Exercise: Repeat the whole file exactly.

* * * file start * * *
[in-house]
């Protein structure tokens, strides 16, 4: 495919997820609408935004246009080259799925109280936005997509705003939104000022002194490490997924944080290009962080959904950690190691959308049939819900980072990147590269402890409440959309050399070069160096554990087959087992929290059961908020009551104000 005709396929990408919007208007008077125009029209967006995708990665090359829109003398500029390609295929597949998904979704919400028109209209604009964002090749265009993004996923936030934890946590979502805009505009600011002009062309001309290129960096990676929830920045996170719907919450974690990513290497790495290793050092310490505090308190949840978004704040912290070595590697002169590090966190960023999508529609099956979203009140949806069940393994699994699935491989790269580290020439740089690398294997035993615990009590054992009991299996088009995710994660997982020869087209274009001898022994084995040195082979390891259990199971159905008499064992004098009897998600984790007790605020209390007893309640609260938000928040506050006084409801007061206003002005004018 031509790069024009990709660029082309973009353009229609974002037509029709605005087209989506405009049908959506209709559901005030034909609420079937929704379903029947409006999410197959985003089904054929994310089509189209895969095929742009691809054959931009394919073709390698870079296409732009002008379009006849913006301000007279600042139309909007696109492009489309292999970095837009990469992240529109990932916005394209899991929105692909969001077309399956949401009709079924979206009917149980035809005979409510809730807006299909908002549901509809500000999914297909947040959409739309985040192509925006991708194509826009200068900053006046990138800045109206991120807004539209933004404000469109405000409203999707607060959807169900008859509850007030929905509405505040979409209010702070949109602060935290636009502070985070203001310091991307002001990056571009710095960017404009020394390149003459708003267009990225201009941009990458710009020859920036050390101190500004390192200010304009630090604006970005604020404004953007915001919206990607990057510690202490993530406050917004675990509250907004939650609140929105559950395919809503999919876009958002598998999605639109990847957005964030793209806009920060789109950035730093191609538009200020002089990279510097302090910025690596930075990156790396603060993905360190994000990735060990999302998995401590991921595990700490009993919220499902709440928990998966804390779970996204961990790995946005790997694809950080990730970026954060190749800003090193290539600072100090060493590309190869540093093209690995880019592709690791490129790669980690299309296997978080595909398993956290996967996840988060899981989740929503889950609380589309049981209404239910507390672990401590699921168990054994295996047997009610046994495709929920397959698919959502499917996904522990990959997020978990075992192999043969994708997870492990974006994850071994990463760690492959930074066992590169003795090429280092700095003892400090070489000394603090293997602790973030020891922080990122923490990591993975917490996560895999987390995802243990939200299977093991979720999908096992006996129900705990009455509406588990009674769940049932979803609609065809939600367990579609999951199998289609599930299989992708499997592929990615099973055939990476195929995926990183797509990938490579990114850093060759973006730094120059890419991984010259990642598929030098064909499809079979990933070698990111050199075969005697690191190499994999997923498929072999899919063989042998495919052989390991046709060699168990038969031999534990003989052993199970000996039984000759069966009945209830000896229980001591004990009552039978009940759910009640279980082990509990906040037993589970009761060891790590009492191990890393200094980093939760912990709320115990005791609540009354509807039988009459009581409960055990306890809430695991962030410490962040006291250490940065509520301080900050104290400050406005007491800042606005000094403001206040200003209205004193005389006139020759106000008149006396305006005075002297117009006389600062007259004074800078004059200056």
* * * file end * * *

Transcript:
[in-house]
């Protein structure tokens, strides 16, 4: 495919997820609408935004246009080259799925109280936005997509705003939104000022002194490490997924944080290009962080959904950690190691959308049939819900980072990147590269402890409440959309050399070069160096554990087959087992929290059961908020009551104000 005709396929990408919007208007008077125009029209967006995708990665090359829109003398500029390609295929597949998904979704919400028109209209604009964002090749265009993004996923936030934890946590979502805009505009600011002009062309001309290129960096990676929830920045996170719907919450974690990513290497790495290793050092310490505090308190949840978004704040912290070595590697002169590090966190960023999508529609099956979203009140949806069940393994699994699935491989790269580290020439740089690398294997035993615990009590054992009991299996088009995710994660997982020869087209274009001898022994084995040195082979390891259990199971159905008499064992004098009897998600984790007790605020209390007893309640609260938000928040506050006084409801007061206003002005004018 031509790069024009990709660029082309973009353009229609974002037509029709605005087209989506405009049908959506209709559901005030034909609420079937929704379903029947409006999410197959985003089904054929994310089509189209895969095929742009691809054959931009394919073709390698870079296409732009002008379009006849913006301000007279600042139309909007696109492009489309292999970095837009990469992240529109990932916005394209899991929105692909969001077309399956949401009709079924979206009917149980035809005979409510809730807006299909908002549901509809500000999914297909947040959409739309985040192509925006991708194509826009200068900053006046990138800045109206991120807004539209933004404000469109405000409203999707607060959807169900008859509850007030929905509405505040979409209010702070949109602060935290636009502070985070203001310091991307002001990056571009710095960017404009020394390149003459708003267009990225201009941009990458710009020859920036050390101190500004390192200010304009630090604006970005604020404004953007915001919206990607990057510690202490993530406050917004675990509250907004939650609140929105559950395919809503999919876009958002598998999605639109990847957005964030793209806009920060789109950035730093191609538009200020002089990279510097302090910025690596930075990156790396603060993905360190994000990735060990999302998995401590991921595990700490009993919220499902709440928990998966804390779970996204961990790995946005790997694809950080990730970026954060190749800003090193290539600072100090060493590309190869540093093209690995880019592709690791490129790669980690299309296997978080595909398993956290996967996840988060899981989740929503889950609380589309049981209404239910507390672990401590699921168990054994295996047997009610046994495709929920397959698919959502499917996904522990990959997020978990075992192999043969994708997870492990974006994850071994990463760690492959930074066992590169003795090429280092700095003892400090070489000394603090293997602790973030020891922080990122923490990591993975917490996560895999987390995802243990939200299977093991979720999908096992006996129900705990009455509406588990009674769940049932979803609609065809939600367990579609999951199998289609599930299989992708499997592929990615099973055939990476195929995926990183797509990938490579990114850093060759973006730094120059890419991984010259990642598929030098064909499809079979990933070698990111050199075969005697690191190499994999997923498929072999899919063989042998495919052989390991046709060699168990038969031999534990003989052993199970000996039984000759069966009945209830000896229980001591004990009552039978009940759910009640279980082990509990906040037993589970009761060891790590009492191990890393200094980093939760912990709320115990005791609540009354509807039988009459009581409960055990306890809430695991962030410490962040006291250490940065509520301080900050104290400050406005007491800042606005000094403001206040200003209205004193005389006139020759106000008149006396305006005075002297117009006389600062007259004074800078004059200056």